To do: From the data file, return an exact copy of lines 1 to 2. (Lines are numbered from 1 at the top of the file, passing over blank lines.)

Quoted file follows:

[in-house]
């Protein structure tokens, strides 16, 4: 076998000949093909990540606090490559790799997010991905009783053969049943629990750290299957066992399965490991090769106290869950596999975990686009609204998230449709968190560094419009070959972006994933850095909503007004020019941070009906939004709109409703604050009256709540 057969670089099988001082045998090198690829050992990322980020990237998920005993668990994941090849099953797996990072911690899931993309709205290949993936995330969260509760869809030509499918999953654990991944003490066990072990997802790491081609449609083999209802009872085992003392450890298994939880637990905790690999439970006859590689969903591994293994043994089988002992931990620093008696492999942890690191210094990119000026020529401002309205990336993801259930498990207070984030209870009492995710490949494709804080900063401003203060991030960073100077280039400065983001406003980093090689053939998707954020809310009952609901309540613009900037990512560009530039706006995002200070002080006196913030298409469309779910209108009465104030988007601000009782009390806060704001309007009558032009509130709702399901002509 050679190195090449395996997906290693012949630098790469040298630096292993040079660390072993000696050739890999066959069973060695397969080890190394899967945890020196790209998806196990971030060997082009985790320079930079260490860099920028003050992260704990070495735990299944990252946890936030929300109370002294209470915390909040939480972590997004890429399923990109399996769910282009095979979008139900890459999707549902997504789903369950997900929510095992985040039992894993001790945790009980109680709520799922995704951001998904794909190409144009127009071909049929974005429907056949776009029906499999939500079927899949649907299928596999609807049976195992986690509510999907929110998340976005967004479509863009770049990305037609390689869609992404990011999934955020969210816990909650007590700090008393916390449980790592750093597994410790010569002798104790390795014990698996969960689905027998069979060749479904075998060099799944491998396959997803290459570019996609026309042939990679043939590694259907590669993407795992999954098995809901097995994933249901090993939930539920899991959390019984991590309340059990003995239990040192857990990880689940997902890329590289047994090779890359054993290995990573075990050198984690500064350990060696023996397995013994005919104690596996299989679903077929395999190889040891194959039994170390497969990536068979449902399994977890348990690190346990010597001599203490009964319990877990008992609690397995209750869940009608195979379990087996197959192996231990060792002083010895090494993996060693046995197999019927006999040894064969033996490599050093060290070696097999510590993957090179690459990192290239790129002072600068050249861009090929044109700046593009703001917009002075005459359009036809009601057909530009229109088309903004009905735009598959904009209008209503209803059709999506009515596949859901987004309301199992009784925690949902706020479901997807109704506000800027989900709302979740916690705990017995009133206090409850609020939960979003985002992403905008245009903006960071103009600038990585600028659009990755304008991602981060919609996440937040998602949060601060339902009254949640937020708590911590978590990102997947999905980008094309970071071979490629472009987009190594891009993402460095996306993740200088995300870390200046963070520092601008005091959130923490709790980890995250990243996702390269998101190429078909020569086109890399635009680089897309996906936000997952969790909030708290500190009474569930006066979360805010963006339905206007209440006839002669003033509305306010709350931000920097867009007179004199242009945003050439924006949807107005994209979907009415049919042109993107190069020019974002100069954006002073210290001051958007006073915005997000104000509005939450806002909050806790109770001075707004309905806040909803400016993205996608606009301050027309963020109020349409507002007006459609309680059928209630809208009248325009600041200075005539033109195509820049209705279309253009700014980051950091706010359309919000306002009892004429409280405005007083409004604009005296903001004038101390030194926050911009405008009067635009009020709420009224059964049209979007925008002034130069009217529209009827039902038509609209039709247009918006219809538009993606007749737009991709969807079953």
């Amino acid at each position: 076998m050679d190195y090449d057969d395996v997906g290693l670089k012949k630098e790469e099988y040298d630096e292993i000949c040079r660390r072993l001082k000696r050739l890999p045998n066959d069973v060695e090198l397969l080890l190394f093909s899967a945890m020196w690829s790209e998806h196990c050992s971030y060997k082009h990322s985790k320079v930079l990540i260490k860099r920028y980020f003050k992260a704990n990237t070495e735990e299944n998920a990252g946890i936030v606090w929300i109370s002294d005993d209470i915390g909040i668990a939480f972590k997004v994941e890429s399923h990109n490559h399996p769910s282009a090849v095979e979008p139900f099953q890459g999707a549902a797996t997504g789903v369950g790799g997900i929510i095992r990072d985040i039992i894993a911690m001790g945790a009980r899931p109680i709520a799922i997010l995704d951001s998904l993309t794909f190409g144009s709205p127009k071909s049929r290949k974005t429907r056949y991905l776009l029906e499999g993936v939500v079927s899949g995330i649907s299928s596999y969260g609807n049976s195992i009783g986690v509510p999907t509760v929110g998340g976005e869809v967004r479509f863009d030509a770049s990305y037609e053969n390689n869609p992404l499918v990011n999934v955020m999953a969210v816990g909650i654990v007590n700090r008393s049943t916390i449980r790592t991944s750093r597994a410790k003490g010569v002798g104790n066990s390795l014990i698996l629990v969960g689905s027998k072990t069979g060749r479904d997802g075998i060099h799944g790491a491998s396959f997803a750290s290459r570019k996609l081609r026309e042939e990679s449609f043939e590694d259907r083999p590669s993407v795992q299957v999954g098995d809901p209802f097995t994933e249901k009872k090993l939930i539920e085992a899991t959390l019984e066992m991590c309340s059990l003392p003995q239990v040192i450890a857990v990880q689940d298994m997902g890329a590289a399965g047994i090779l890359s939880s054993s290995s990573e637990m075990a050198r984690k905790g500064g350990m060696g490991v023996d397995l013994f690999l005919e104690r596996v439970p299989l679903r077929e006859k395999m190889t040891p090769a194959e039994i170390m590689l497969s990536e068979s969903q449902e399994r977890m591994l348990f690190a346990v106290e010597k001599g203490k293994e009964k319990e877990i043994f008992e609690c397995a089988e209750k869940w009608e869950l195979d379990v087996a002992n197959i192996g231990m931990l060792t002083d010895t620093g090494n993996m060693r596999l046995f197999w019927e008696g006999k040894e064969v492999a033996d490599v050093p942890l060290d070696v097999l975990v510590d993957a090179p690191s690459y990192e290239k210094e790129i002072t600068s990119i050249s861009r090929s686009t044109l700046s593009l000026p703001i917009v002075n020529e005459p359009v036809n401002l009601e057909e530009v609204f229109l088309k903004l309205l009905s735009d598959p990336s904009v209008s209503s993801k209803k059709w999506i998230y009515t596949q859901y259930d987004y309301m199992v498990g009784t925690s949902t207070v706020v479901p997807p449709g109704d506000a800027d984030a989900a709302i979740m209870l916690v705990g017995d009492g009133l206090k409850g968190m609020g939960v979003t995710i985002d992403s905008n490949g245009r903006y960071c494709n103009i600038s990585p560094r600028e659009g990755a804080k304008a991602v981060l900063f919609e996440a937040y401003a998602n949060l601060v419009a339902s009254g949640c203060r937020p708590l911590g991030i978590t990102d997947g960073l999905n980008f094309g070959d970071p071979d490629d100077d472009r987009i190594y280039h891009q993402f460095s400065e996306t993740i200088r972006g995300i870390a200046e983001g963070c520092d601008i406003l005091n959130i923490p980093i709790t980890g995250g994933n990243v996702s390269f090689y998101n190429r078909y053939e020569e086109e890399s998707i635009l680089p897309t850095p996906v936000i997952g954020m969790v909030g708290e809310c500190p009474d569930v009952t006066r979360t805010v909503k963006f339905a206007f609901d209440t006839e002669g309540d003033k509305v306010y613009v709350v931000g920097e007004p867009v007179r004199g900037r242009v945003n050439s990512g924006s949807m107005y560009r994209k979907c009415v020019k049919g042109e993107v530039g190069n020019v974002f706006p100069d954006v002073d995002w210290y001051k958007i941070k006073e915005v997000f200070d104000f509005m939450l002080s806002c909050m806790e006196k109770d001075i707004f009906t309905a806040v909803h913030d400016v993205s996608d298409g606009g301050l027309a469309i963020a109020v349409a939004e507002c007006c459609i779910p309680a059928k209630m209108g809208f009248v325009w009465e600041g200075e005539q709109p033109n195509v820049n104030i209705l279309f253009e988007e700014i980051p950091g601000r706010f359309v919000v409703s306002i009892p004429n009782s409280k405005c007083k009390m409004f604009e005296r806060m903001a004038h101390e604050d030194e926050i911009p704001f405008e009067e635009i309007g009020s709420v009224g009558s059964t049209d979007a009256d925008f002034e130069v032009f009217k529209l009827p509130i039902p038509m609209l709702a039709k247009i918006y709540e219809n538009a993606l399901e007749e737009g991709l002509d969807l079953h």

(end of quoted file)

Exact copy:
[in-house]
């Protein structure tokens, strides 16, 4: 076998000949093909990540606090490559790799997010991905009783053969049943629990750290299957066992399965490991090769106290869950596999975990686009609204998230449709968190560094419009070959972006994933850095909503007004020019941070009906939004709109409703604050009256709540 057969670089099988001082045998090198690829050992990322980020990237998920005993668990994941090849099953797996990072911690899931993309709205290949993936995330969260509760869809030509499918999953654990991944003490066990072990997802790491081609449609083999209802009872085992003392450890298994939880637990905790690999439970006859590689969903591994293994043994089988002992931990620093008696492999942890690191210094990119000026020529401002309205990336993801259930498990207070984030209870009492995710490949494709804080900063401003203060991030960073100077280039400065983001406003980093090689053939998707954020809310009952609901309540613009900037990512560009530039706006995002200070002080006196913030298409469309779910209108009465104030988007601000009782009390806060704001309007009558032009509130709702399901002509 050679190195090449395996997906290693012949630098790469040298630096292993040079660390072993000696050739890999066959069973060695397969080890190394899967945890020196790209998806196990971030060997082009985790320079930079260490860099920028003050992260704990070495735990299944990252946890936030929300109370002294209470915390909040939480972590997004890429399923990109399996769910282009095979979008139900890459999707549902997504789903369950997900929510095992985040039992894993001790945790009980109680709520799922995704951001998904794909190409144009127009071909049929974005429907056949776009029906499999939500079927899949649907299928596999609807049976195992986690509510999907929110998340976005967004479509863009770049990305037609390689869609992404990011999934955020969210816990909650007590700090008393916390449980790592750093597994410790010569002798104790390795014990698996969960689905027998069979060749479904075998060099799944491998396959997803290459570019996609026309042939990679043939590694259907590669993407795992999954098995809901097995994933249901090993939930539920899991959390019984991590309340059990003995239990040192857990990880689940997902890329590289047994090779890359054993290995990573075990050198984690500064350990060696023996397995013994005919104690596996299989679903077929395999190889040891194959039994170390497969990536068979449902399994977890348990690190346990010597001599203490009964319990877990008992609690397995209750869940009608195979379990087996197959192996231990060792002083010895090494993996060693046995197999019927006999040894064969033996490599050093060290070696097999510590993957090179690459990192290239790129002072600068050249861009090929044109700046593009703001917009002075005459359009036809009601057909530009229109088309903004009905735009598959904009209008209503209803059709999506009515596949859901987004309301199992009784925690949902706020479901997807109704506000800027989900709302979740916690705990017995009133206090409850609020939960979003985002992403905008245009903006960071103009600038990585600028659009990755304008991602981060919609996440937040998602949060601060339902009254949640937020708590911590978590990102997947999905980008094309970071071979490629472009987009190594891009993402460095996306993740200088995300870390200046963070520092601008005091959130923490709790980890995250990243996702390269998101190429078909020569086109890399635009680089897309996906936000997952969790909030708290500190009474569930006066979360805010963006339905206007209440006839002669003033509305306010709350931000920097867009007179004199242009945003050439924006949807107005994209979907009415049919042109993107190069020019974002100069954006002073210290001051958007006073915005997000104000509005939450806002909050806790109770001075707004309905806040909803400016993205996608606009301050027309963020109020349409507002007006459609309680059928209630809208009248325009600041200075005539033109195509820049209705279309253009700014980051950091706010359309919000306002009892004429409280405005007083409004604009005296903001004038101390030194926050911009405008009067635009009020709420009224059964049209979007925008002034130069009217529209009827039902038509609209039709247009918006219809538009993606007749737009991709969807079953």